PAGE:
Reducing salt intake to the level currently recommended for the general population would prevent tens of thousands of heart attacks and strokes annually, Gunn said.
What is too much salt or too little is a matter of debate, said Samantha Heller, a senior clinical nutritionist at NYU Langone Medical Center in New York City.
"However, the salt argument is really all about balance. The reality is few people have any idea how much salt they consume in a day," Heller said.
"This study highlights the fact that too much or too little salt can affect the physiological functions of the body and increase the risk of death," she added.
About 80 percent of Americans' dietary salt comes from processed foods, including bread, cold cuts and pizza as well as restaurant foods and prepared frozen foods, Heller said.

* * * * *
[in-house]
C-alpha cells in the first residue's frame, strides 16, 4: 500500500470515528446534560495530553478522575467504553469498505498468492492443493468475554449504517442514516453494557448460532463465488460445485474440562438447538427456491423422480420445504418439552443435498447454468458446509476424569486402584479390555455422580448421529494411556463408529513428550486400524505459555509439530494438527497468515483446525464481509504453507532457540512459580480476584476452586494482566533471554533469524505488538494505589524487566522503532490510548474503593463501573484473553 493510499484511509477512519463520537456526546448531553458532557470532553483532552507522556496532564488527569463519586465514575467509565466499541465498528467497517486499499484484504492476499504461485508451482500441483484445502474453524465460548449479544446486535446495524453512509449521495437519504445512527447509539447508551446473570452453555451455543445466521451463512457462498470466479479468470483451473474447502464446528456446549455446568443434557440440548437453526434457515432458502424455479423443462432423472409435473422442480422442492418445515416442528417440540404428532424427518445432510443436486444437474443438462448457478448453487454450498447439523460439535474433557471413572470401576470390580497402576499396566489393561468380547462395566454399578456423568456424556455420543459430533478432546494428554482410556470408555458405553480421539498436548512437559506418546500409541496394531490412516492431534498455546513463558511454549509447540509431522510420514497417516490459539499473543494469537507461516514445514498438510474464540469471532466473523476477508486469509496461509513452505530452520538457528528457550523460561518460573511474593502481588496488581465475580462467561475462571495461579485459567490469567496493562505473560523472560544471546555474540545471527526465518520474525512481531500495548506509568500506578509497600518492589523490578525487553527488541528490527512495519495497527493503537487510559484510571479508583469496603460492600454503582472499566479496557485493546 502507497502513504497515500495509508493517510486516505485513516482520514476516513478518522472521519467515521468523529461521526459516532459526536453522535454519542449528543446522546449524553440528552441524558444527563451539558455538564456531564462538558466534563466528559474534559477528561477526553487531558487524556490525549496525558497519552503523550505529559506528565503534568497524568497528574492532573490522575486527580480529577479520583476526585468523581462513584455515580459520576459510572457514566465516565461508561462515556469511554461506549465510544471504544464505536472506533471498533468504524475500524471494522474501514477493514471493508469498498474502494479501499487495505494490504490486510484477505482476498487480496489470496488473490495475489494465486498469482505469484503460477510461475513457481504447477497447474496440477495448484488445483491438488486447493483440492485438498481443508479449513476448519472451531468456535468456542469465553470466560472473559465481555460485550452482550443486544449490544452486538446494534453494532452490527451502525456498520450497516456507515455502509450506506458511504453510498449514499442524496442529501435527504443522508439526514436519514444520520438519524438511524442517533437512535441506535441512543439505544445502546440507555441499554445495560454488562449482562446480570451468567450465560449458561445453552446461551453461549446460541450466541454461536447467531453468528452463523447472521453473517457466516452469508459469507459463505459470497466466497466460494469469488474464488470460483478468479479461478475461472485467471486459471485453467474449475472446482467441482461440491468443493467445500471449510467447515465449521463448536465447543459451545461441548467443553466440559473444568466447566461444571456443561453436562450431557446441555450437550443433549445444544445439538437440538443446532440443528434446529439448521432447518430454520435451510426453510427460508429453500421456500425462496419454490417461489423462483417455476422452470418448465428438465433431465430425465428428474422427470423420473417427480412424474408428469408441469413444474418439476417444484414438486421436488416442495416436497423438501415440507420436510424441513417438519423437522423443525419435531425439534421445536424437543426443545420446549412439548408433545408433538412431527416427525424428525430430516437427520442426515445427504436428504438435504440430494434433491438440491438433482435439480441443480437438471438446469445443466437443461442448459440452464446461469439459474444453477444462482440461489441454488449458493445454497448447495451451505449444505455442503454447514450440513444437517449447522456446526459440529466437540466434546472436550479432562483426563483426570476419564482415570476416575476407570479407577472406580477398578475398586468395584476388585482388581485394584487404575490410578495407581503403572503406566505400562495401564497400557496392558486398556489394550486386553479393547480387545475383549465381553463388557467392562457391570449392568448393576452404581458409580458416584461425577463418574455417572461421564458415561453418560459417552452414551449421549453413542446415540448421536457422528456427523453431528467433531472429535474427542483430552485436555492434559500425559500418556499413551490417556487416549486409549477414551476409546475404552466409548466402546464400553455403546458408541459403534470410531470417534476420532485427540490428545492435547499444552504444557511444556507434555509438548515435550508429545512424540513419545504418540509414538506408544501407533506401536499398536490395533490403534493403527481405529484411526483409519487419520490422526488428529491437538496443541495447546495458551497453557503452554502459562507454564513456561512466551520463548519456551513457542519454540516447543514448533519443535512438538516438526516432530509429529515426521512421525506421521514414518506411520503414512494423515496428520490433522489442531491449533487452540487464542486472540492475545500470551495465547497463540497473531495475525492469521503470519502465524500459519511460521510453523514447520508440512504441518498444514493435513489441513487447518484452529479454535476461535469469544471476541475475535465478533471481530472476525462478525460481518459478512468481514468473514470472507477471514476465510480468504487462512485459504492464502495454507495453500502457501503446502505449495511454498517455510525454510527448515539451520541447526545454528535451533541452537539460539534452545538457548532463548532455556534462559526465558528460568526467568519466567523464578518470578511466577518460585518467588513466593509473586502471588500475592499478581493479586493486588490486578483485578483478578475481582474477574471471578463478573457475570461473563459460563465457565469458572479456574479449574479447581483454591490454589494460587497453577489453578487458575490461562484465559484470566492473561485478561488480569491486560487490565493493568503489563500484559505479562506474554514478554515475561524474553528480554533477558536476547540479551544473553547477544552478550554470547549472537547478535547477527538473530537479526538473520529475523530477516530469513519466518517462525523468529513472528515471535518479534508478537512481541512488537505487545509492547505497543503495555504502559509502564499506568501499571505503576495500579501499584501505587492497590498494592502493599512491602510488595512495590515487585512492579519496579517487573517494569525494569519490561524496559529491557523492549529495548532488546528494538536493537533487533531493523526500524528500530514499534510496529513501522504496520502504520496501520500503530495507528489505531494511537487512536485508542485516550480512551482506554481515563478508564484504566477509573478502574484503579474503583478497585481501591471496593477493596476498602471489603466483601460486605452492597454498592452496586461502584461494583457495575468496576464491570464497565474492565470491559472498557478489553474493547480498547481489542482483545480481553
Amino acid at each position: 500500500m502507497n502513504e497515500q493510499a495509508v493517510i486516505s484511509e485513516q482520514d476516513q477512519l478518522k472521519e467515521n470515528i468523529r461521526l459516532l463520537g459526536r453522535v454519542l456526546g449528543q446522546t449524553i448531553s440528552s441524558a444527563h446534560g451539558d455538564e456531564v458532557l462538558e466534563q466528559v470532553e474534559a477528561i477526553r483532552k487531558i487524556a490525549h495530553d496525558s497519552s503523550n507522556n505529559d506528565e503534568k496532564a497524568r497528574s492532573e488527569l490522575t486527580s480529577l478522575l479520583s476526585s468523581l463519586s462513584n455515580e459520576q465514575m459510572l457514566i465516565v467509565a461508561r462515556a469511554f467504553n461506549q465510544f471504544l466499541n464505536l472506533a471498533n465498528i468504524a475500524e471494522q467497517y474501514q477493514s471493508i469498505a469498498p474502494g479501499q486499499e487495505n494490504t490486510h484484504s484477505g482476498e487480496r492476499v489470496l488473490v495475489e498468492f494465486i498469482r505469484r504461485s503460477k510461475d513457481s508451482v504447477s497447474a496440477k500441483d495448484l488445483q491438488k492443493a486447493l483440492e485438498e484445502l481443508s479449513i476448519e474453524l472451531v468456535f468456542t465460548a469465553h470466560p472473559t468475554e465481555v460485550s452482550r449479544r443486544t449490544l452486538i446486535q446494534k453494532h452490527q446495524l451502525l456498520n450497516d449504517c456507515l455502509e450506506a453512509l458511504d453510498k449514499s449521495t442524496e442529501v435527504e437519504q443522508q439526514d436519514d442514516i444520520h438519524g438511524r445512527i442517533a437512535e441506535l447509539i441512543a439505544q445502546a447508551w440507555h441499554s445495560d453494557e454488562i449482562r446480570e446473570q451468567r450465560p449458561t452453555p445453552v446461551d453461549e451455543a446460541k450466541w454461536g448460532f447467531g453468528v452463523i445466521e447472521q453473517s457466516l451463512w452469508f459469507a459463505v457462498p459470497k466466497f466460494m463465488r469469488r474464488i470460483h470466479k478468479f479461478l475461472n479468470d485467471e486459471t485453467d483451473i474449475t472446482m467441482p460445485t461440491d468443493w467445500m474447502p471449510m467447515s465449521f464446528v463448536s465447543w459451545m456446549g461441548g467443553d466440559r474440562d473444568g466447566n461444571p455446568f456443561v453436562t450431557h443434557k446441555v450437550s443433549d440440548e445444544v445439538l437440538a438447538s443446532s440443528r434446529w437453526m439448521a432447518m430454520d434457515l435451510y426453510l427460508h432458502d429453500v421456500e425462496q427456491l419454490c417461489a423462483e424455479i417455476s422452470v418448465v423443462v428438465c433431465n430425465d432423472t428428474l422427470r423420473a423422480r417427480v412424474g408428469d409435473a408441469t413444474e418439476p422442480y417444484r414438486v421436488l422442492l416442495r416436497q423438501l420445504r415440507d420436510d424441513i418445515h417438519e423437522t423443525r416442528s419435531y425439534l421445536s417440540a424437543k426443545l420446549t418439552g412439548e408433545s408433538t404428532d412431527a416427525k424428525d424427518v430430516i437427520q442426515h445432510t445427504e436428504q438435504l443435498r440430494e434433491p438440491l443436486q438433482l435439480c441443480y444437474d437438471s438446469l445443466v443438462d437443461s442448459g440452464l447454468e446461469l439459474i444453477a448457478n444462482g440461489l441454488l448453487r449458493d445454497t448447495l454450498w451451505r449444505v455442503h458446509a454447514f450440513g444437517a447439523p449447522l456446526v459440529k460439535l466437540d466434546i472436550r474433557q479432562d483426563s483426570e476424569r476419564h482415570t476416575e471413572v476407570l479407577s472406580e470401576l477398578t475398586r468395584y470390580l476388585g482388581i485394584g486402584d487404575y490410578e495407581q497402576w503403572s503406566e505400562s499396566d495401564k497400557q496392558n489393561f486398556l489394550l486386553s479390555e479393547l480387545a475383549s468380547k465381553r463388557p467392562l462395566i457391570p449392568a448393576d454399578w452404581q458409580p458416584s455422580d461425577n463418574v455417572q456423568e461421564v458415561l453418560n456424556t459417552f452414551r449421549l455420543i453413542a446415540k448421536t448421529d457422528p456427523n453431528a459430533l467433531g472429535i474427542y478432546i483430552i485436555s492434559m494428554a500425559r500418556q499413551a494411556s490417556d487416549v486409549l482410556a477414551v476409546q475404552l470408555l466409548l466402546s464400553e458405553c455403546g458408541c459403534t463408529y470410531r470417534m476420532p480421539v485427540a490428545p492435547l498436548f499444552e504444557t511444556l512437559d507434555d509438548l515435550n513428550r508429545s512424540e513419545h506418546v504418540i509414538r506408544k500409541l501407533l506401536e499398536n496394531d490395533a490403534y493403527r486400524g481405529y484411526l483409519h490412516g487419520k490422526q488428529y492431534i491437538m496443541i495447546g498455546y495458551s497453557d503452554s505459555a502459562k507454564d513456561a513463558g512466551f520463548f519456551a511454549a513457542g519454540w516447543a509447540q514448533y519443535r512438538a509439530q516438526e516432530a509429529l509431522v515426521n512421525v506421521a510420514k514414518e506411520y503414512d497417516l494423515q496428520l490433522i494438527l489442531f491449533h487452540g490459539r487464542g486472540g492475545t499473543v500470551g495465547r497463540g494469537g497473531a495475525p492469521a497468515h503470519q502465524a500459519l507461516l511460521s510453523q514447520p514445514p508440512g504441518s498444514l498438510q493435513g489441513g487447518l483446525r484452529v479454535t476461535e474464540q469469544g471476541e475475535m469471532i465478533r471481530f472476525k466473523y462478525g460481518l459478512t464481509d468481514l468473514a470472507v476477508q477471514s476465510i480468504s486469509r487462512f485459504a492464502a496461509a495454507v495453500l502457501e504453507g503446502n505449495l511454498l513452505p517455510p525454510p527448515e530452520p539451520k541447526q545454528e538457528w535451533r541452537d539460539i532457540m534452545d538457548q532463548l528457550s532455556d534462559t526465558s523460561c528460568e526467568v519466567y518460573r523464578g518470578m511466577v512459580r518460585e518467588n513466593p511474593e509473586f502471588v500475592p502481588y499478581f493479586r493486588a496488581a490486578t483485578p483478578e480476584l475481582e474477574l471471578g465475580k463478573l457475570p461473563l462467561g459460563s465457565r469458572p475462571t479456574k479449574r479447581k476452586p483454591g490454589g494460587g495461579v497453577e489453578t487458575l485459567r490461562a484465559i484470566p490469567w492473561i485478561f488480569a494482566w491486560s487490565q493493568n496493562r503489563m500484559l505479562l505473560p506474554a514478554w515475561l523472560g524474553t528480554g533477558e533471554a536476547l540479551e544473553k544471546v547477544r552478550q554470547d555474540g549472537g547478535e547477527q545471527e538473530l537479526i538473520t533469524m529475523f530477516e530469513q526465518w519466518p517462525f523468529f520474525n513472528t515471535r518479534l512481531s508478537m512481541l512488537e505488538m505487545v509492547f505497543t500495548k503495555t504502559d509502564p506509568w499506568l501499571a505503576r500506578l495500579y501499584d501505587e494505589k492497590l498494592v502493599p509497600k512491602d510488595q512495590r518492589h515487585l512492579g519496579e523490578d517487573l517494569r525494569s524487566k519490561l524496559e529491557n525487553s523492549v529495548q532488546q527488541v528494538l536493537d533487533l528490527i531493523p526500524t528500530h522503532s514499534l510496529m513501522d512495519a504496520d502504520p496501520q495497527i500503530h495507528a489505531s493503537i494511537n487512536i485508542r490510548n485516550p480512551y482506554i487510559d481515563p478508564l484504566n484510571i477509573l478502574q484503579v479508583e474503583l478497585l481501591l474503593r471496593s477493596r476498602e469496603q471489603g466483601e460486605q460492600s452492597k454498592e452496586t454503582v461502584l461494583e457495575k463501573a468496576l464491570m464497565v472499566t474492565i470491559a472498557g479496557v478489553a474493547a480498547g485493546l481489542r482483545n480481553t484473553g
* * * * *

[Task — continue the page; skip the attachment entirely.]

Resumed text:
"I like the idea of taking control of how much salt is in the foods we eat by preparing most of our food at home, rather than leaving the salt content up to food companies or restaurants," Heller said.
The studies Graudal and colleagues reviewed included nearly 275,000 people.
They found a correlation between salt intake and health outcomes. Deaths increased when daily consumption was less than 2,645 mg or above 4,945 mg. So both excessively high and low consumption of salt were associated with reduced survival.
But the researchers found little or no variation in death when people kept their salt intake within that daily range.
The study authors said their findings provide a response to a U.S. Institute of Medicine report issued in 2013 that concluded there is scant evidence on what is too much or too little salt.